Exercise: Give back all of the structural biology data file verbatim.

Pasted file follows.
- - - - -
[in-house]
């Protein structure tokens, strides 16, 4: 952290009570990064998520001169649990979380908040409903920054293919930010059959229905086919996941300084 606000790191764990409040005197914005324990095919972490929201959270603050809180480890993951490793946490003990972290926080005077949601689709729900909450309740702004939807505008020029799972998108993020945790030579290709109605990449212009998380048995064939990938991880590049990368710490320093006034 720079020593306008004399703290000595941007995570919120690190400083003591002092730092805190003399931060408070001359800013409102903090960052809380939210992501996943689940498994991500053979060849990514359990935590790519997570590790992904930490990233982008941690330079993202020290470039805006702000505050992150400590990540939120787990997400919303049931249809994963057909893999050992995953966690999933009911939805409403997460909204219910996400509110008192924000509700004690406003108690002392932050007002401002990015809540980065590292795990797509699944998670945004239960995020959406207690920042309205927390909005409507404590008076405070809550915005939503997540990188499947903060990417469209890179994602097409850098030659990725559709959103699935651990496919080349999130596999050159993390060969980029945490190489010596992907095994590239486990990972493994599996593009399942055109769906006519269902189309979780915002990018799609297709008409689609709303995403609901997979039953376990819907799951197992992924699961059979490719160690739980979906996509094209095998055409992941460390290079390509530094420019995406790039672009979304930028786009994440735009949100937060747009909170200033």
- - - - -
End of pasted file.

[in-house]
């Protein structure tokens, strides 16, 4: 952290009570990064998520001169649990979380908040409903920054293919930010059959229905086919996941300084 606000790191764990409040005197914005324990095919972490929201959270603050809180480890993951490793946490003990972290926080005077949601689709729900909450309740702004939807505008020029799972998108993020945790030579290709109605990449212009998380048995064939990938991880590049990368710490320093006034 720079020593306008004399703290000595941007995570919120690190400083003591002092730092805190003399931060408070001359800013409102903090960052809380939210992501996943689940498994991500053979060849990514359990935590790519997570590790992904930490990233982008941690330079993202020290470039805006702000505050992150400590990540939120787990997400919303049931249809994963057909893999050992995953966690999933009911939805409403997460909204219910996400509110008192924000509700004690406003108690002392932050007002401002990015809540980065590292795990797509699944998670945004239960995020959406207690920042309205927390909005409507404590008076405070809550915005939503997540990188499947903060990417469209890179994602097409850098030659990725559709959103699935651990496919080349999130596999050159993390060969980029945490190489010596992907095994590239486990990972493994599996593009399942055109769906006519269902189309979780915002990018799609297709008409689609709303995403609901997979039953376990819907799951197992992924699961059979490719160690739980979906996509094209095998055409992941460390290079390509530094420019995406790039672009979304930028786009994440735009949100937060747009909170200033």